Explore our galaxy, the Milky Way
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Visiting a hidden location buried beneath the hills of Scotland, Helen experiences some of the most extreme acoustics in the world. Here she learns just how much information can be carried by sound. She discovers how sound has driven the evolution of truly incredible biological systems and complex relationships between creatures that exploit sound for hunting - and escaping from predators. Helen demonstrates how sound waves diffract (bend around objects) and in doing so help us sense danger and locate it. Helen explains how we are not limited to passively detecting sound waves; we can also use them to actively probe the world.
The crosshairs are lined up, a death ray is fired and a planet is vaporized. Sci fi fantasy? Not according to Dr Michio Kaku, who draws up blueprints to show how a real death star might work. The technology could be here sooner than you think!
Space is where things happen. Time is when things happen. And sometimes, in order to really look at the universe, you need to take those two concepts and mash them together. In this first lesson of a three-part series on space-time, hilarious hosts Andrew Pontzen and Tom Whyntie go through the basics of space and time individually, and use a flip book to illustrate how we can begin to look at them together.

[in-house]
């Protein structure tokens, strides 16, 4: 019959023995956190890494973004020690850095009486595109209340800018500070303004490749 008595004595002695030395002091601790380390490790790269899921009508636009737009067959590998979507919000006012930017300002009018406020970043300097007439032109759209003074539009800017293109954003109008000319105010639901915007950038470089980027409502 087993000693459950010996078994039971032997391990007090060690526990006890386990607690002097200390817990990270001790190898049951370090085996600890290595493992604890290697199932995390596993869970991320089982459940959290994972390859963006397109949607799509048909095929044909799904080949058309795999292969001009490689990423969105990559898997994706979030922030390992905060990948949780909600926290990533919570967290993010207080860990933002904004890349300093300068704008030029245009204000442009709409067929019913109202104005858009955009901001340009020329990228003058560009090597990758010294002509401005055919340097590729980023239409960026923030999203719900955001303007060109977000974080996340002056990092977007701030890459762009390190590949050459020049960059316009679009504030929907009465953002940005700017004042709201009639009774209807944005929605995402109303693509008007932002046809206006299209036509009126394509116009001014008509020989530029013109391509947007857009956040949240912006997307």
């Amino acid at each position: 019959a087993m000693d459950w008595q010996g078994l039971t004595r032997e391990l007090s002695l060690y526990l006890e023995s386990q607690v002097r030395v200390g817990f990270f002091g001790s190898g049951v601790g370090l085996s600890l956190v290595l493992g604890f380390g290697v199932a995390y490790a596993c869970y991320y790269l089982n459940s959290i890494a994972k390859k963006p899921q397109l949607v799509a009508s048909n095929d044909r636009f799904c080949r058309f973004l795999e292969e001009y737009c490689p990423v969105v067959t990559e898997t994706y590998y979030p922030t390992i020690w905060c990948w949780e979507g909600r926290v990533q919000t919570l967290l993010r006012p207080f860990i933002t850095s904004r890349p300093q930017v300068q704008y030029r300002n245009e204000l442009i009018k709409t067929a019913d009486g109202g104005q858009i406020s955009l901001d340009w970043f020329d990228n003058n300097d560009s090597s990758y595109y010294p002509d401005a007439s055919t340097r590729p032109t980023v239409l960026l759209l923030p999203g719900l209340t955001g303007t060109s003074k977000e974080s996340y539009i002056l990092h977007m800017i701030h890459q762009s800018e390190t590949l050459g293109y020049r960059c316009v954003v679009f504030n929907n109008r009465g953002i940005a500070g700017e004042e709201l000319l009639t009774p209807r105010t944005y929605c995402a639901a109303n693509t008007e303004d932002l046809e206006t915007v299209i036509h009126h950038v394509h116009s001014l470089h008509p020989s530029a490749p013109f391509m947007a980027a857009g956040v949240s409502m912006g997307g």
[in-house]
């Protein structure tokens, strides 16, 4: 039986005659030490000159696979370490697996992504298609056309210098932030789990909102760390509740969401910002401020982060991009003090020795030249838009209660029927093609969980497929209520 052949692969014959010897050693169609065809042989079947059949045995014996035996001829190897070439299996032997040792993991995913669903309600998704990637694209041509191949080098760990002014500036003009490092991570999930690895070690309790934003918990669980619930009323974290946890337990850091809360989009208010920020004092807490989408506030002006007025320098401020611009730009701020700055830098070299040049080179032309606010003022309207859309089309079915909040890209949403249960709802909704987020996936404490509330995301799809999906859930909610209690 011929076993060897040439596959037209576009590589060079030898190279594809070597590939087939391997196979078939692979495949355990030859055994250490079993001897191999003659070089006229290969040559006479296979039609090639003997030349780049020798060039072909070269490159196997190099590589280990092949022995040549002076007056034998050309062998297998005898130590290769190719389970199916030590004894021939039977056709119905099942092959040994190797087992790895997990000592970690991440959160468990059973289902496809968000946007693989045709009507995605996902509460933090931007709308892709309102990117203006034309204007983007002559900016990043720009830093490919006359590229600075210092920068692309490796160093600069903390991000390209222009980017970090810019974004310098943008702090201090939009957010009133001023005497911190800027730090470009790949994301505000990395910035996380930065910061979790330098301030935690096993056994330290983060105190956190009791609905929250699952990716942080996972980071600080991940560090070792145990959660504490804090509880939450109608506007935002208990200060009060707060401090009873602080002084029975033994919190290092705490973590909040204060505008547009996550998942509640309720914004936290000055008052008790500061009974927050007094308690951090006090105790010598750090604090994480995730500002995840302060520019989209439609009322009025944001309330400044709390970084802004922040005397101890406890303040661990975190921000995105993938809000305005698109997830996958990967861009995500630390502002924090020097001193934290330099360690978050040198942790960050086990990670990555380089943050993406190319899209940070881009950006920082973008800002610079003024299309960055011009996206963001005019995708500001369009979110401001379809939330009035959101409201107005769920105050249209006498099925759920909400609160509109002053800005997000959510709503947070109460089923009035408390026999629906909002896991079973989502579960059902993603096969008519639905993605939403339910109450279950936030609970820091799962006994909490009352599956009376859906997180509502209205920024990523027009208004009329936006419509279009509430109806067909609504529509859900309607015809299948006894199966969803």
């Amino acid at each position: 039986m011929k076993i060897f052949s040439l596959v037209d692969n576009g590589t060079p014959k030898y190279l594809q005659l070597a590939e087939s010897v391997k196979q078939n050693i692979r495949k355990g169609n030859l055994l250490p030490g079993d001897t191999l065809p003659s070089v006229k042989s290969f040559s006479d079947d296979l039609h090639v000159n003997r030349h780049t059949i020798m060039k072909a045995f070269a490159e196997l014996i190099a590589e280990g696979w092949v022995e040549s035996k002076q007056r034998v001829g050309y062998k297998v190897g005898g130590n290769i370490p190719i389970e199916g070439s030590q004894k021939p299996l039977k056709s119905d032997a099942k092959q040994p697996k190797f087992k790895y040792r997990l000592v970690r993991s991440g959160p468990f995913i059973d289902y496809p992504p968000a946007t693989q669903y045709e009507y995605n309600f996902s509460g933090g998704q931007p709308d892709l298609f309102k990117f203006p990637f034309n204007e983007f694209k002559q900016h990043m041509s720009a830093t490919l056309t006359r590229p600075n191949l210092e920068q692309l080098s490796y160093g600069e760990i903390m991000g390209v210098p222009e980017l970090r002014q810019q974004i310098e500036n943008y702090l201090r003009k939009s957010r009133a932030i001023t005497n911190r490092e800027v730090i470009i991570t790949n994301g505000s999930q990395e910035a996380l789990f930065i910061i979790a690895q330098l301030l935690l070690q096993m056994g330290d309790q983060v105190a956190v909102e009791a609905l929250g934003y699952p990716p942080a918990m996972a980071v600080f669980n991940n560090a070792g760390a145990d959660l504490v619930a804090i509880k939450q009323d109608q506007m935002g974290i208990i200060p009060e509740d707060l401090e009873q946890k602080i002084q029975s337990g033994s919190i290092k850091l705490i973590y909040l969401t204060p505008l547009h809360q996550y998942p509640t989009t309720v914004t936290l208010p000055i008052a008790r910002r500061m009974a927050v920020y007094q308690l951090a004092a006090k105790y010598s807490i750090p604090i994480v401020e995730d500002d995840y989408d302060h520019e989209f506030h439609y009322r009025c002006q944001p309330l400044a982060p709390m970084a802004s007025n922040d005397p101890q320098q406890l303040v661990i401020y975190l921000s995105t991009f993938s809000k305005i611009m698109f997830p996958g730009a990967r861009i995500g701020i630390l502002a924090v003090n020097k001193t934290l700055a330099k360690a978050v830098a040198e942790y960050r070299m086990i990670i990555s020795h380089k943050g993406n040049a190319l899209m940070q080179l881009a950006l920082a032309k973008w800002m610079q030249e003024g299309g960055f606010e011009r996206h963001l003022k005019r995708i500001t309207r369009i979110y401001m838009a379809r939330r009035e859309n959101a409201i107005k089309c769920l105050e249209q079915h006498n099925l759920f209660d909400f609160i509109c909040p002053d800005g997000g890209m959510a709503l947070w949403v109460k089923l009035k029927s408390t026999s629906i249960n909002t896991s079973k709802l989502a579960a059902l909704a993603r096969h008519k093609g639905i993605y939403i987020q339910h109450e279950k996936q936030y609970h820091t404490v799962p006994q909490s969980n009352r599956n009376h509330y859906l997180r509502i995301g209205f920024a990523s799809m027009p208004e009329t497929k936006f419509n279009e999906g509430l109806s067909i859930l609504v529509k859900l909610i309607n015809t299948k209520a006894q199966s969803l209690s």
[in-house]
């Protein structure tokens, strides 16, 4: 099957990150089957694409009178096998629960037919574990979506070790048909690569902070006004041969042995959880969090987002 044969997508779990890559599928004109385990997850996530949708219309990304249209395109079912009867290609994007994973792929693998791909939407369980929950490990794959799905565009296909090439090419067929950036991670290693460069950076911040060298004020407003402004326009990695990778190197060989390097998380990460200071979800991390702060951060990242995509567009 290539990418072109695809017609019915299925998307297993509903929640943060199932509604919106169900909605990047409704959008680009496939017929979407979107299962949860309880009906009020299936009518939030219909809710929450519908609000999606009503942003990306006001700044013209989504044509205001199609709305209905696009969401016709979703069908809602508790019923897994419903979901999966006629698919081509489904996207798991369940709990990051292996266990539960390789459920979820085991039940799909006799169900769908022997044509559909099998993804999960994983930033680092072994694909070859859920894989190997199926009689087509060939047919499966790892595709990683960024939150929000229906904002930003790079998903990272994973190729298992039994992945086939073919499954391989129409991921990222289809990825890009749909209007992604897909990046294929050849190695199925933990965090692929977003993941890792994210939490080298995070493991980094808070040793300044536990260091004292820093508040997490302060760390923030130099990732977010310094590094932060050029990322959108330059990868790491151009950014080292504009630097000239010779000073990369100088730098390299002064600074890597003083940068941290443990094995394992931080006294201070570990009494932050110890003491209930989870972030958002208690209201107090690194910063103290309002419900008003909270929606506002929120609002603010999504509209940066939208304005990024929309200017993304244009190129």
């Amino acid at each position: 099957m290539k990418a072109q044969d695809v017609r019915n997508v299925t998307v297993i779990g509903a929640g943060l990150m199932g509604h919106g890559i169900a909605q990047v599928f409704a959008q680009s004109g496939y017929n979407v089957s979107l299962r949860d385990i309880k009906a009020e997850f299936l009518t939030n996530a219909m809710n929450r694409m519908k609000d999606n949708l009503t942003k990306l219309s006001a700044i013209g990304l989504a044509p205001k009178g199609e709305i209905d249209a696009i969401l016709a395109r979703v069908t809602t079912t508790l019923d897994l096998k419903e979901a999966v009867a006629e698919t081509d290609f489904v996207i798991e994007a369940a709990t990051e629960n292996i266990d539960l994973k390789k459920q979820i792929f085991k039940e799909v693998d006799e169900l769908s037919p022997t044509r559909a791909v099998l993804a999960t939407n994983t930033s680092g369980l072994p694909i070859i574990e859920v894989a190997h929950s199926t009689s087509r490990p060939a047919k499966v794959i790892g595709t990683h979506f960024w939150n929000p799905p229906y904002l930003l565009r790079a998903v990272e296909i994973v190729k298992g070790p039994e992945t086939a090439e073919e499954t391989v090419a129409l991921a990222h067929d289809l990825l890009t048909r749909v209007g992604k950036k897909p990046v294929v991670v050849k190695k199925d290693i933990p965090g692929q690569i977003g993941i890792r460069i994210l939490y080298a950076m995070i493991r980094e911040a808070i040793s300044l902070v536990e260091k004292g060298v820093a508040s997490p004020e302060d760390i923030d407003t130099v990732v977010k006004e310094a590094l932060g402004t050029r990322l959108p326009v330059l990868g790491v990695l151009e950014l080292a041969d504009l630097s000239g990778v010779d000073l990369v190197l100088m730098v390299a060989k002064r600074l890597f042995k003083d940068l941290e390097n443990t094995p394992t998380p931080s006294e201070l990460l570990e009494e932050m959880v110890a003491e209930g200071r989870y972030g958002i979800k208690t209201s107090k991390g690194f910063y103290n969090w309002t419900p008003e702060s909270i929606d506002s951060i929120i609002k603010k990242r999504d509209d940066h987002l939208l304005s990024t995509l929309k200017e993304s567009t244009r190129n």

Just how small are atoms? And what's inside them? The answers turn out to be astounding, even for those who think they know. This fast-paced animation uses spectacular metaphors (imagine a blueberry the size of a football stadium!) to give a visceral sense of the building blocks that make our world.
Ice is one of the strangest, most beguiling and mesmerising substances in the world. Full of contradictions, it is transparent, yet it can glow with colour, it is powerful enough to shatter rock, but it can melt in the blink of an eye. It takes many shapes, from the fleeting beauty of a snowflake to the multimillion-tonne vastness of a glacier and the eeriness of the ice fountains of far-flung moons. Science writer Dr Gabrielle Walker has been obsessed with ice ever since she first set foot on Arctic sea ice. In this programme, she searches out some of the secrets hidden deep within the ice crystal to try to discover how something so ephemeral has the power to sculpt landscapes, to preserve our past and inform our future.
2011 • Physics